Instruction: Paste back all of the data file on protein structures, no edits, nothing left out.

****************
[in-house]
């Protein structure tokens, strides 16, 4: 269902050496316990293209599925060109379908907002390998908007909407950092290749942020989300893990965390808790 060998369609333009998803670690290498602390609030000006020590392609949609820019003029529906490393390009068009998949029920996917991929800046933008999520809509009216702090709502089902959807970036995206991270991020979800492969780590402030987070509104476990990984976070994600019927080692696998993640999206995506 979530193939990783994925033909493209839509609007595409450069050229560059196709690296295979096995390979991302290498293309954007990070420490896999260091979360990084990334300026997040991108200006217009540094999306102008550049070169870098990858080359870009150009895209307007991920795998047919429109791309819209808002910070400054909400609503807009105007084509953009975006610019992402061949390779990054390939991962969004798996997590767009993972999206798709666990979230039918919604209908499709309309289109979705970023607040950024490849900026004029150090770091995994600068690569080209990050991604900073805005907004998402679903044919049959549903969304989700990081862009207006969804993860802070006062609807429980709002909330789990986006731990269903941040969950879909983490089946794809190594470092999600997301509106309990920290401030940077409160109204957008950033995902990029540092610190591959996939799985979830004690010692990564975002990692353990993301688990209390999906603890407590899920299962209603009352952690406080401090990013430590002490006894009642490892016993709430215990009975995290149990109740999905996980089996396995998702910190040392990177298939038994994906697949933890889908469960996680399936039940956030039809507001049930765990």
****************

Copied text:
[in-house]
């Protein structure tokens, strides 16, 4: 269902050496316990293209599925060109379908907002390998908007909407950092290749942020989300893990965390808790 060998369609333009998803670690290498602390609030000006020590392609949609820019003029529906490393390009068009998949029920996917991929800046933008999520809509009216702090709502089902959807970036995206991270991020979800492969780590402030987070509104476990990984976070994600019927080692696998993640999206995506 979530193939990783994925033909493209839509609007595409450069050229560059196709690296295979096995390979991302290498293309954007990070420490896999260091979360990084990334300026997040991108200006217009540094999306102008550049070169870098990858080359870009150009895209307007991920795998047919429109791309819209808002910070400054909400609503807009105007084509953009975006610019992402061949390779990054390939991962969004798996997590767009993972999206798709666990979230039918919604209908499709309309289109979705970023607040950024490849900026004029150090770091995994600068690569080209990050991604900073805005907004998402679903044919049959549903969304989700990081862009207006969804993860802070006062609807429980709002909330789990986006731990269903941040969950879909983490089946794809190594470092999600997301509106309990920290401030940077409160109204957008950033995902990029540092610190591959996939799985979830004690010692990564975002990692353990993301688990209390999906603890407590899920299962209603009352952690406080401090990013430590002490006894009642490892016993709430215990009975995290149990109740999905996980089996396995998702910190040392990177298939038994994906697949933890889908469960996680399936039940956030039809507001049930765990």